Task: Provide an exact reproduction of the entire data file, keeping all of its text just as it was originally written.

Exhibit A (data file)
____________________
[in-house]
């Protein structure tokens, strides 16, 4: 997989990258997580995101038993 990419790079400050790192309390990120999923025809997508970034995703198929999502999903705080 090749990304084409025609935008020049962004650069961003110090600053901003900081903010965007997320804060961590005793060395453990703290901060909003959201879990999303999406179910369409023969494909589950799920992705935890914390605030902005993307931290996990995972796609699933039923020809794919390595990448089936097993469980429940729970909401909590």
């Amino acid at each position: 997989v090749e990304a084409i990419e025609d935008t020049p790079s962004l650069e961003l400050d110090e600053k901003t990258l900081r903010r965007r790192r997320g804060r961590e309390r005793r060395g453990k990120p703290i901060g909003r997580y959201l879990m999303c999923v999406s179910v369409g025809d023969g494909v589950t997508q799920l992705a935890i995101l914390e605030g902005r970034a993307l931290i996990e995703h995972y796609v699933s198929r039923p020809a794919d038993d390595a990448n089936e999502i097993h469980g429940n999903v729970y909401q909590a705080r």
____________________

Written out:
[in-house]
């Protein structure tokens, strides 16, 4: 997989990258997580995101038993 990419790079400050790192309390990120999923025809997508970034995703198929999502999903705080 090749990304084409025609935008020049962004650069961003110090600053901003900081903010965007997320804060961590005793060395453990703290901060909003959201879990999303999406179910369409023969494909589950799920992705935890914390605030902005993307931290996990995972796609699933039923020809794919390595990448089936097993469980429940729970909401909590």
């Amino acid at each position: 997989v090749e990304a084409i990419e025609d935008t020049p790079s962004l650069e961003l400050d110090e600053k901003t990258l900081r903010r965007r790192r997320g804060r961590e309390r005793r060395g453990k990120p703290i901060g909003r997580y959201l879990m999303c999923v999406s179910v369409g025809d023969g494909v589950t997508q799920l992705a935890i995101l914390e605030g902005r970034a993307l931290i996990e995703h995972y796609v699933s198929r039923p020809a794919d038993d390595a990448n089936e999502i097993h469980g429940n999903v729970y909401q909590a705080r």